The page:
Rotorheads A haven for helicopter professionals to discuss the things that affect them


Old 29th Aug 2003, 03:28
  #21 (permalink)  
Join Date: Dec 2002
Location: 1500' AMSL
Age: 64
Posts: 410
OK Flytest, this is the last snag we had, just after a few days routine scheduled maintenance operation:we air tested our bird and our HUMS completly failed the symptoms were;
1/ No record at all on the data card (we tried 2 different)
2/ "MDR" light on at all times(normal because of 1)
3/ The red light on on the "IMP"(normal, because of 1 and 2)
4/ No "HUMS" warning light on the caption advisory panel....(not normal, I think)

This came after a slow progressivly degrading situation along with passing weeks, I believe our HUMS just gave up its fight with many thousand greemlins.
I must admit such a sophisticated device requires a very comprehensive training to keep it operating properly, as well as a good deal of experience.

By the way did you get my mail ?

cpt is offline  
Old 29th Aug 2003, 16:38
  #22 (permalink)  
Join Date: Jun 2003
Location: Southampton
Posts: 393

This could be a whole bunch of things, it may be something as simple as your data card not "pre-flighted" properly, however it is likely to be something more.

Without going into too much depth here, if you fly for the company I think you do, then I know the HUMS expertise is lacking there, however, you have a support agreement with the HUMS manufacturers, therefore I suggest you (Or your engineers) raise a problem report and get the guys at the HUMS Support desk on the case, from what you have said they should be able to fix the problem without too much fuss.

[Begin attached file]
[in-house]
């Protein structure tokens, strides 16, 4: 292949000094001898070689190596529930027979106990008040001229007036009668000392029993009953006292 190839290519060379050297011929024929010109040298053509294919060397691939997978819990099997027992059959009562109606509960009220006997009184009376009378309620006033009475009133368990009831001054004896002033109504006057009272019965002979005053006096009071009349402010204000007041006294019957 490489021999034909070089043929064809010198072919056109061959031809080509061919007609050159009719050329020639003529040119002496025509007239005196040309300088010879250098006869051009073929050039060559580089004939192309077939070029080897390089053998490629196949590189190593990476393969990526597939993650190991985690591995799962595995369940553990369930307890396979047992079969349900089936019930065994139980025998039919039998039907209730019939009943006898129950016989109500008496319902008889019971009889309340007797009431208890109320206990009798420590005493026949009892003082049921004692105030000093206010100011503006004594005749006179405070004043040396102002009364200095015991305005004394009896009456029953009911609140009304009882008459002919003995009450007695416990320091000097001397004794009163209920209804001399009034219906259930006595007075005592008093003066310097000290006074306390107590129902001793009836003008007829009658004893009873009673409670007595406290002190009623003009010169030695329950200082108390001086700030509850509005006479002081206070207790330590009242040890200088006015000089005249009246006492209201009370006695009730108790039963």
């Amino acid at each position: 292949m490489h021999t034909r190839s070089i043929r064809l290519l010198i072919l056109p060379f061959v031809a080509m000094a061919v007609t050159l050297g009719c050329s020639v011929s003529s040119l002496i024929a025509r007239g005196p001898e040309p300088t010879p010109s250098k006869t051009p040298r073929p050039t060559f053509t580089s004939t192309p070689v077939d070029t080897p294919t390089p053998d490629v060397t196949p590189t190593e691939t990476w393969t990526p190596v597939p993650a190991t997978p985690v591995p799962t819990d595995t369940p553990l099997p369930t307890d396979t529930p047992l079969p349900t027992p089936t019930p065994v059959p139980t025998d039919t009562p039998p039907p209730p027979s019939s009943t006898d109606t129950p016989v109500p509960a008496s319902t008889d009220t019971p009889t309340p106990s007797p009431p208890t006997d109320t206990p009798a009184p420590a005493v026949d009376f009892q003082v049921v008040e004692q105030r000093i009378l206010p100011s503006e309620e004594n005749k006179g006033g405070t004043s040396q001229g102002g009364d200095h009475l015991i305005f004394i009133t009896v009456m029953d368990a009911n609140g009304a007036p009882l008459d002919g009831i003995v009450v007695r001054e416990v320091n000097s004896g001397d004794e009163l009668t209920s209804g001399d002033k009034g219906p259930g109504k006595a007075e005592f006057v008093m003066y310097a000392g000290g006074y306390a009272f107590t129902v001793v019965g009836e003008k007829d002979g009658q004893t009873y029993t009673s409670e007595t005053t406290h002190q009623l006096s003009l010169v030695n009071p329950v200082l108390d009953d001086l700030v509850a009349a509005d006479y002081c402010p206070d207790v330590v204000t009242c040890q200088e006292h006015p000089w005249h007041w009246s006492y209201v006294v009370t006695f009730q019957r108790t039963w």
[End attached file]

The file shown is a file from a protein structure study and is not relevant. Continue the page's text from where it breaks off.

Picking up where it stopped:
Flytest is offline  
Old 30th Aug 2003, 03:09
  #23 (permalink)  
Join Date: Dec 2002
Location: 1500' AMSL
Age: 64
Posts: 410
Yes Flytest, you have put the finger on it, the HUMS system set up should go along with a real expertise and an open minded maintenance policy...but this is another story
It is one of the aspects of a silent revolution our corporation has to chalange, of wich the "jurassic park thinkers" will not survive.
The concern is: how much arm can still they cause untill then ?
.... but here the slope becomes a bit slippery

Glad to have talk to you Flytest.
cpt is offline  
Old 27th Aug 2004, 06:37
  #24 (permalink)  
Join Date: May 2004
Location: Europe
Posts: 6
Question Costs for AS365 N3 initial training course?

Does anybody know how much the initial training course on the AS 365 N3 at Helisim or any other facillity is?
go vertical is offline  
Old 27th Aug 2004, 20:41
  #25 (permalink)  
Join Date: Feb 2001
Location: Canada
Posts: 579
I have a 1996 FSI S76 course list in front of me. In 1996 an initial FSI S-76 initial was $19,225(US) with a sim-check ride.

The 365 is in the same cateory so I'm a quessing it will cost in excess of $20,000. US.
IHL is offline  
Old 11th Nov 2004, 09:25
  #26 (permalink)  
Join Date: Aug 2000
Location: SW England
Age: 66
Posts: 1,294
AS365N3 - Any experience?